Today is the augural Australian Gin Day and if you’ve come across Australian gins before, then you’d know that they are known for their botanical ingredients.
Australia has a wide and varied selection of native botanical ingredients that many distillers have been incorporating into their gins for their flavour and distinct taste. We may be the ‘land down under’ but we have gone above and beyond when it comes to producing ‘mothers ruin’. We now has over 250 gin distilleries across the continent, with the number continuing to grow.
With this in mind, no matter where you are in the world, it’s possible that sometime soon you’ll come across an Australian Gin. And when you do, grab hold of that glass and prepare yourself for some taste sensations. In the meantime though have a read of some of the more popular ingredients you might be tasting.
Davidson plums are known as one of the best of the native plums. The deep dark purple fruits contain a soft juicy pulp with a sharp acidity. The aroma is earthy, like fresh beetroot with some slight pickled notes. The taste is sour with some astringency and slight bitterness.
Traditionally Aboriginal people used Anise Myrtle medicinally as a tonic for its vitalising effect. Anise Myrtle, also known as aniseed myrtle, has the aroma of aniseed, with some menthol and herbal elements. The flavour of of liquorice, with some sweetness and a slight cooling sensation on the palate.
Desert limes are true citrus closely related to conventional citrus that have been collected in the wild by Aboriginal people and early settlers. The fruit is extramly low is sugar but quite high in acid, yet still has a distinctive piquant lime flavour and a refreshing taste.
Wild finger limes are genetically very diverse with the largest palette of colours of any fruit. Skin colour can range from yellow-green to crimson, purple, and black, and the colour of the fruit inside also varies. Pulp colours of green, yellow, red and pink have all been recorded.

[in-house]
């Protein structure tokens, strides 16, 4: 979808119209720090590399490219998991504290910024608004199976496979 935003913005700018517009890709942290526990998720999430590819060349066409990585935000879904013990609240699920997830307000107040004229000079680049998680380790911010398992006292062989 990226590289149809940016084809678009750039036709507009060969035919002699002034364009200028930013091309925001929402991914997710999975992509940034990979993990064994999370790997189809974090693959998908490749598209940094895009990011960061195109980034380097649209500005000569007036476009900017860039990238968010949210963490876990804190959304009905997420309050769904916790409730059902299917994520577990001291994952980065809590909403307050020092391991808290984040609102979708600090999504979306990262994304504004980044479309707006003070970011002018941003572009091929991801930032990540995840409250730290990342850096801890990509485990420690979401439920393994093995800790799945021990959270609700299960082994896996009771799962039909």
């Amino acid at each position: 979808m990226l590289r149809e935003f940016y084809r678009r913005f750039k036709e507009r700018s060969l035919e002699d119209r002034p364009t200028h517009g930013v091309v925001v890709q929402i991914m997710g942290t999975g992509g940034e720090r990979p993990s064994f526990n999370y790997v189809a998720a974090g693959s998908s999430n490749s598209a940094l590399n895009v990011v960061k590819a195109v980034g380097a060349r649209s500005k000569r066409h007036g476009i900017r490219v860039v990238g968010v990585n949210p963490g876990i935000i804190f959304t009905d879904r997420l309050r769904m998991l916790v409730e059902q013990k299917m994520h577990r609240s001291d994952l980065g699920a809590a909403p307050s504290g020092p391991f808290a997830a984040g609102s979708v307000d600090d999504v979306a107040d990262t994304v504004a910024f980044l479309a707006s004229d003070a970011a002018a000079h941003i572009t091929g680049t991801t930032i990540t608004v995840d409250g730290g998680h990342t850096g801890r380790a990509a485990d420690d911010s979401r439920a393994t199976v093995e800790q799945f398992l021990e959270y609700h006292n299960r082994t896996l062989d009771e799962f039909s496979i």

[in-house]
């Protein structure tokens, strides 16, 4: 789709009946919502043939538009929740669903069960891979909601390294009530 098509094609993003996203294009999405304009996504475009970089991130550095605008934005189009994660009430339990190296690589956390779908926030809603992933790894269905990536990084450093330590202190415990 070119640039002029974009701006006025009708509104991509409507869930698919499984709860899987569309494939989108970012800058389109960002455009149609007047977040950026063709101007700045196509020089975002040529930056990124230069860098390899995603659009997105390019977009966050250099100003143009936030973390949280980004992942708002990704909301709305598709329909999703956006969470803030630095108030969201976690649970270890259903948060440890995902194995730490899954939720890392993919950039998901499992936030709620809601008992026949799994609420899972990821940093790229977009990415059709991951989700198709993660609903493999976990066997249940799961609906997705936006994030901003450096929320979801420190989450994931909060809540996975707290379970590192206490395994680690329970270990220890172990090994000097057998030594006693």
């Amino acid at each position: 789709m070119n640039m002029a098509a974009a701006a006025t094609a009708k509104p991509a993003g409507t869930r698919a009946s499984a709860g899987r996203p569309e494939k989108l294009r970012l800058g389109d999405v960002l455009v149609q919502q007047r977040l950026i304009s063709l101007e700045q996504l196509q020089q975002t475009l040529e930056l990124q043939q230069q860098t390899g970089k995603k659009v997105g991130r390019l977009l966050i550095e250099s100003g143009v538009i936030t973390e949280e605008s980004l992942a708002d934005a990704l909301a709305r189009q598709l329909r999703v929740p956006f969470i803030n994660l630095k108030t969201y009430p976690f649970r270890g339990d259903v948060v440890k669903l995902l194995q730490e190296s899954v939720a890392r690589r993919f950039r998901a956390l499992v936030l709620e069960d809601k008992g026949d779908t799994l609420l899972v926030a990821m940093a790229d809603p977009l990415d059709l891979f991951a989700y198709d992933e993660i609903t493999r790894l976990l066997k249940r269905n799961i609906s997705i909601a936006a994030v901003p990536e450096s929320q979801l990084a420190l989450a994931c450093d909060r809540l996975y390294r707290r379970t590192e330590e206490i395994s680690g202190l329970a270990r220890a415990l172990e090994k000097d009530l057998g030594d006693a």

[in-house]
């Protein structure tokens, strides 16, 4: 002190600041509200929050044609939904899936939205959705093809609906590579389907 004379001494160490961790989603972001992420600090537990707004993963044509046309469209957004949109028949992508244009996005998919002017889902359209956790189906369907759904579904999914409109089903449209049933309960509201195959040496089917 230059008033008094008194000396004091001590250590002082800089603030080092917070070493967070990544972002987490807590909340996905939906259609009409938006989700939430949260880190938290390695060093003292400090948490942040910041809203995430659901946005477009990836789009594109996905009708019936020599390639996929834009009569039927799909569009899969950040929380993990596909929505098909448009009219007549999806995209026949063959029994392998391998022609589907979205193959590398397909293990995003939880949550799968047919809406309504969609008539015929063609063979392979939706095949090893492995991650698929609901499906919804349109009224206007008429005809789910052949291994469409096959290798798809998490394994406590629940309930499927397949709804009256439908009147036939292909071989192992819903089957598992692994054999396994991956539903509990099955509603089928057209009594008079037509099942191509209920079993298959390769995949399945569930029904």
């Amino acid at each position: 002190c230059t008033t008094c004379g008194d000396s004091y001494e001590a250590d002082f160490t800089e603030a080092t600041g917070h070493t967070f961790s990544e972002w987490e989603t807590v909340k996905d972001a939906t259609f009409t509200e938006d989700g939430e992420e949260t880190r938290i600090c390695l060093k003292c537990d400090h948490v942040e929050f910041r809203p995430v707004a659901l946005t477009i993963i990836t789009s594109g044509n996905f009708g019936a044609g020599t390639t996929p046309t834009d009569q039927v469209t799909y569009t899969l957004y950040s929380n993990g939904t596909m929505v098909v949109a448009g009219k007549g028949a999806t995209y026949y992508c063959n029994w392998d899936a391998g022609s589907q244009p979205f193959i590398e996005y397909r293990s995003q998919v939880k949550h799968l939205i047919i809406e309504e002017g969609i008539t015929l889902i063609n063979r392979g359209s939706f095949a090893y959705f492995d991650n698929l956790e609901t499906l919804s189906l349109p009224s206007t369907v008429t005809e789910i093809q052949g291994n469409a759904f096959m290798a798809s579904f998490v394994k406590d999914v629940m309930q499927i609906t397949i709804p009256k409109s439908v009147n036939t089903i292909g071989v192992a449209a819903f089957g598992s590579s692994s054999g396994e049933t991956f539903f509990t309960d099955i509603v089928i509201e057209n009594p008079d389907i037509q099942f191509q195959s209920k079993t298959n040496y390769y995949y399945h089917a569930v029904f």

Wattles grow all over Australia and are harvested both commercially and in the wild. The seed is harvested, then roasted and can be ground or sold whole. The Coastal Wattle is rich and nutty and has almost a fatty flavour, where as the Elegant Wattle is darker and has a deeper nut flavour.
The fruit of the Riberry matures from December to February and presents s a pear-shaped red/pink berry. It has been reported to be one of the first fruits consumed as jam or cordial by early colonists of Australia. The taste has a refreshingly tart, spicy flavour with a hint of cloves and cinnamon.
Lemon myrtle leaves contain the highest amount of citral of any plant known in the world. Its flavour and aroma show refreshingly intense citrus notes often described as lemonier than lemon. The milled leaves are used to impart a distinctively clean and crisp citrus flavour.
Muntries have been a highly valued fruit by the Aboriginal population. They are a ground-hugging native plant with ripe crunchy berries that vary between green, red and purple colourings.The fruit forms in clusters and ripens from February to March and provides a spicy apple taste.
With the aroma of dry lentils or beans, the Quandong has some earthy fermented notes. The taste is slightly sour and salty. The fruit is usually dry textured, tart-tasting, with a sweetness can vary greatly between trees and areas..
Bush tomatoes have a distinctive raisin/caramel introduction with a strong spicy aftertaste. They taste a little like a sun-dried tomato. The Bush Tomato is believed to be closely related to the aubergine.
Indigenous Australians would often chew on the leaves of the Strawberry Gum for their sweet berry flavour.Sweet and slightly acidic like balsamic vinegar, with fruity undertones that have shades of cinnamon, strawberry and passionfruit.
As the name suggests, River Mint thrives along riverbanks and was used for medicinal purposes by indigenous Australians. The flavour has been desribed as an upmarket version of spearmint with an almost dizzying potency.